BOYNE FALLS, Mich. – Just in time for the changing of the leaves, the world’s longest timber-towered suspension bridge is now open to sightseers in northern Michigan.
For those willing to ride a chairlift to the mountain top and pay a fee of around $25, the bridge provides breathtaking views of the Boyne Valley.
The bridge is only open to foot traffic and spans the length of three football fields between the peaks of McLouth and Disciples Ridge.
Hawaii-based Experiential Resources designed the bridge, which resembles the picturesque SkyBridge in Gatlinburg, Tennessee.
Two massive timber towers support the walkway, which has a 36-foot pane of glass in the middle, allowing visitors to see the valley below.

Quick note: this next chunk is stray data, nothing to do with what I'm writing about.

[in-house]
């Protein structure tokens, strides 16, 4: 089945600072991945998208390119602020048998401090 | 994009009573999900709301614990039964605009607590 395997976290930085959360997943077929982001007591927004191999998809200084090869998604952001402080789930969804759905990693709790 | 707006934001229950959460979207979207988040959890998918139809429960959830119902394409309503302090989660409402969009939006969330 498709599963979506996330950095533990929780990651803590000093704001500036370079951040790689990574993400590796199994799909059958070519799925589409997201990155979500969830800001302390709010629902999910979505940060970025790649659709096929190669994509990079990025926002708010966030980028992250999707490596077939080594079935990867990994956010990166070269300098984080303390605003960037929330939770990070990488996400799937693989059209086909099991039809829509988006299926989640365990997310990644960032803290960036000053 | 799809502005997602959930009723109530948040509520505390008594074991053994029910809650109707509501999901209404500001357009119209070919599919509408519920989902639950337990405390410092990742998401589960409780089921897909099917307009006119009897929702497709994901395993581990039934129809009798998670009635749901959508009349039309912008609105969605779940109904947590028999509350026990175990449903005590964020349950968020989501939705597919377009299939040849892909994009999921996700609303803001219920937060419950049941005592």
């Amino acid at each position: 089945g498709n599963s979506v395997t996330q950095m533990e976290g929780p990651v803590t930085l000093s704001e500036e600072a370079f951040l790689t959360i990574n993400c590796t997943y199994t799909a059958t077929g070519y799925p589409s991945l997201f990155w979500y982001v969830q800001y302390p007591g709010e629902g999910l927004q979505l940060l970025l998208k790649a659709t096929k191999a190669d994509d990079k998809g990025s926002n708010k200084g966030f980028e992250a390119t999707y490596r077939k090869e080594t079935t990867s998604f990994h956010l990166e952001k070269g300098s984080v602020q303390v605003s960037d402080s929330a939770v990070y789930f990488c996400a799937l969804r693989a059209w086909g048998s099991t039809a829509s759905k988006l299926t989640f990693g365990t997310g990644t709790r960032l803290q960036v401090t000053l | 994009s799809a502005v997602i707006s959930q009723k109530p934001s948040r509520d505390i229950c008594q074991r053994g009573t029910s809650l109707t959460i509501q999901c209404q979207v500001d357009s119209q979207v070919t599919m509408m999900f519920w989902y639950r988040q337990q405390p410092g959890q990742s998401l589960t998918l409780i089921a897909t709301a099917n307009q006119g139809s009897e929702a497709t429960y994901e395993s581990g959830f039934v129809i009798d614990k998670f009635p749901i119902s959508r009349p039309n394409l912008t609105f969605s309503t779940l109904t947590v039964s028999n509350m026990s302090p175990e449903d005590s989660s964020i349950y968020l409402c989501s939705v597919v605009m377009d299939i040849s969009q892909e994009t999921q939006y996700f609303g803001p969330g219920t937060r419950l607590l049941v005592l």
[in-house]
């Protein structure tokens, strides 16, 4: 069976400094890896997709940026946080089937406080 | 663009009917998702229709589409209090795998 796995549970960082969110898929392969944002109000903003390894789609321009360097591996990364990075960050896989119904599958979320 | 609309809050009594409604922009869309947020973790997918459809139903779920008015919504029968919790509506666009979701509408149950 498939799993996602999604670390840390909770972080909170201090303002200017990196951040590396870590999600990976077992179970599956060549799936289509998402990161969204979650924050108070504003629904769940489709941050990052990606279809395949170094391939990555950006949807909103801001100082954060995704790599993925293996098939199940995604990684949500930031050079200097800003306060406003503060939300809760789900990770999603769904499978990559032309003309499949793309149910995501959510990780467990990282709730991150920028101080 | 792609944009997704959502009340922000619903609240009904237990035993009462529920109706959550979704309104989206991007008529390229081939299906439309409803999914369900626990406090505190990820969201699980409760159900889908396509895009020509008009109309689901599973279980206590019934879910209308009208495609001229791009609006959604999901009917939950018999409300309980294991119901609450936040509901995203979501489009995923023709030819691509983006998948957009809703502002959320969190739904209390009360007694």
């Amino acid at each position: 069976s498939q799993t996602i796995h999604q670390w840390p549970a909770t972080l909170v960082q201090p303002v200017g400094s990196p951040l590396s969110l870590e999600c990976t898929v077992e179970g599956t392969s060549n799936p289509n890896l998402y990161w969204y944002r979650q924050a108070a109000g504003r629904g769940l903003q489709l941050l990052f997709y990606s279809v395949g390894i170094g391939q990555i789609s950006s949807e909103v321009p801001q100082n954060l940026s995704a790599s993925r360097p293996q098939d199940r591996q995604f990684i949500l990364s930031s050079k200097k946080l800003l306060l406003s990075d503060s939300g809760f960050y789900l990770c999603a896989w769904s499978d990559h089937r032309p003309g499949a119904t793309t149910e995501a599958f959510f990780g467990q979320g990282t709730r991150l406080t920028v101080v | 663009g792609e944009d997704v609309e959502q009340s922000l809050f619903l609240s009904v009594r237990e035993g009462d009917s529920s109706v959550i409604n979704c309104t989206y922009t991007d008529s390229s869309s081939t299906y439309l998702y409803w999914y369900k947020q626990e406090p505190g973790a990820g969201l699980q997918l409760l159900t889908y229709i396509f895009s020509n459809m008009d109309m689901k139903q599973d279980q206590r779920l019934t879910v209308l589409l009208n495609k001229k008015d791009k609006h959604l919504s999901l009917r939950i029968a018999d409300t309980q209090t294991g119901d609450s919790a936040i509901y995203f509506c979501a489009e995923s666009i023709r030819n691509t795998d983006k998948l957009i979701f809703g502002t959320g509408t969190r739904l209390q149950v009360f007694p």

Operators say the bridge is open year-round, but there are restrictions for when the 1,203-foot-long span is shut down for safety.
SkyBridge Michigan says its team constantly monitors for strong winds, and operations are suspended when gusts reach 35 mph.
The risk of thunderstorms with lightning poses a threat, so a weather event that is 15 miles or less from the site will force the shutdown of operations.
Precipitation will not necessarily force the bridge’s closure just as long as walking surfaces remain clear and visibility is adequate.
According to Boyne Mountain Resort, winds have already forced the bridge to close a couple of times during its first week of operations.
The walking platform is suspended by cables, which allow the bridge to sway to accommodate changes in the weather and the weight of guests.